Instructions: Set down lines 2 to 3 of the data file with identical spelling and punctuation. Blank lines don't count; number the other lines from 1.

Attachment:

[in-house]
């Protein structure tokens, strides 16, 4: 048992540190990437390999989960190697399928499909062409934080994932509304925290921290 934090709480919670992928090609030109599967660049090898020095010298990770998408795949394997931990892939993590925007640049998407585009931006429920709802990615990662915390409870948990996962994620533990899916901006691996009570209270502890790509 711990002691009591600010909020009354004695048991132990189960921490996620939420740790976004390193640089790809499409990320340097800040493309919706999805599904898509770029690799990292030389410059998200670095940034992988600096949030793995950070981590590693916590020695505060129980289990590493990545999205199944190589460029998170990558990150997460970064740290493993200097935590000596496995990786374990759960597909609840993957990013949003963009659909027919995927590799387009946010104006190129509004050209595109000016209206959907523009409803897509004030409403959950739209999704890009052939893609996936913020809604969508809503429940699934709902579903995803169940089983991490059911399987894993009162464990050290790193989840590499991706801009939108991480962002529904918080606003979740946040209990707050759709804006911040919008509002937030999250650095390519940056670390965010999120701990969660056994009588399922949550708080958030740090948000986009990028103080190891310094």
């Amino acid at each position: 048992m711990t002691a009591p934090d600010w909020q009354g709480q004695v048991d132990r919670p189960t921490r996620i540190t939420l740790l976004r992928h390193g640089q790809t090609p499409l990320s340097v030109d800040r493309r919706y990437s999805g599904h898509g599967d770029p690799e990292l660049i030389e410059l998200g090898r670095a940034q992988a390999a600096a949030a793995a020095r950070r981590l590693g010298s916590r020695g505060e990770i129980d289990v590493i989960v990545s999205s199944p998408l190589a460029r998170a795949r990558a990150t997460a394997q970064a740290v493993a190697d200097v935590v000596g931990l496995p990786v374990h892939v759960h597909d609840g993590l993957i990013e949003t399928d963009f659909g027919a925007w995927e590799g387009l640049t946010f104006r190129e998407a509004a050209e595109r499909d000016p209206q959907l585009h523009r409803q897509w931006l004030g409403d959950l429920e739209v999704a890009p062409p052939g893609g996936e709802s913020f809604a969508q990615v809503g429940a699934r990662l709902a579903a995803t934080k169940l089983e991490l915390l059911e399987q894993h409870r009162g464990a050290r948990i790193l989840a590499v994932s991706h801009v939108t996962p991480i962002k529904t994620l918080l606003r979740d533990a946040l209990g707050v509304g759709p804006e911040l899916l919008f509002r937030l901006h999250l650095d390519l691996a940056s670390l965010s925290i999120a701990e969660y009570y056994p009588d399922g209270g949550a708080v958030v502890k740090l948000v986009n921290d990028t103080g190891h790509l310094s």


């Protein structure tokens, strides 16, 4: 048992540190990437390999989960190697399928499909062409934080994932509304925290921290 934090709480919670992928090609030109599967660049090898020095010298990770998408795949394997931990892939993590925007640049998407585009931006429920709802990615990662915390409870948990996962994620533990899916901006691996009570209270502890790509 711990002691009591600010909020009354004695048991132990189960921490996620939420740790976004390193640089790809499409990320340097800040493309919706999805599904898509770029690799990292030389410059998200670095940034992988600096949030793995950070981590590693916590020695505060129980289990590493990545999205199944190589460029998170990558990150997460970064740290493993200097935590000596496995990786374990759960597909609840993957990013949003963009659909027919995927590799387009946010104006190129509004050209595109000016209206959907523009409803897509004030409403959950739209999704890009052939893609996936913020809604969508809503429940699934709902579903995803169940089983991490059911399987894993009162464990050290790193989840590499991706801009939108991480962002529904918080606003979740946040209990707050759709804006911040919008509002937030999250650095390519940056670390965010999120701990969660056994009588399922949550708080958030740090948000986009990028103080190891310094």
């Amino acid at each position: 048992m711990t002691a009591p934090d600010w909020q009354g709480q004695v048991d132990r919670p189960t921490r996620i540190t939420l740790l976004r992928h390193g640089q790809t090609p499409l990320s340097v030109d800040r493309r919706y990437s999805g599904h898509g599967d770029p690799e990292l660049i030389e410059l998200g090898r670095a940034q992988a390999a600096a949030a793995a020095r950070r981590l590693g010298s916590r020695g505060e990770i129980d289990v590493i989960v990545s999205s199944p998408l190589a460029r998170a795949r990558a990150t997460a394997q970064a740290v493993a190697d200097v935590v000596g931990l496995p990786v374990h892939v759960h597909d609840g993590l993957i990013e949003t399928d963009f659909g027919a925007w995927e590799g387009l640049t946010f104006r190129e998407a509004a050209e595109r499909d000016p209206q959907l585009h523009r409803q897509w931006l004030g409403d959950l429920e739209v999704a890009p062409p052939g893609g996936e709802s913020f809604a969508q990615v809503g429940a699934r990662l709902a579903a995803t934080k169940l089983e991490l915390l059911e399987q894993h409870r009162g464990a050290r948990i790193l989840a590499v994932s991706h801009v939108t996962p991480i962002k529904t994620l918080l606003r979740d533990a946040l209990g707050v509304g759709p804006e911040l899916l919008f509002r937030l901006h999250l650095d390519l691996a940056s670390l965010s925290i999120a701990e969660y009570y056994p009588d399922g209270g949550a708080v958030v502890k740090l948000v986009n921290d990028t103080g190891h790509l310094s």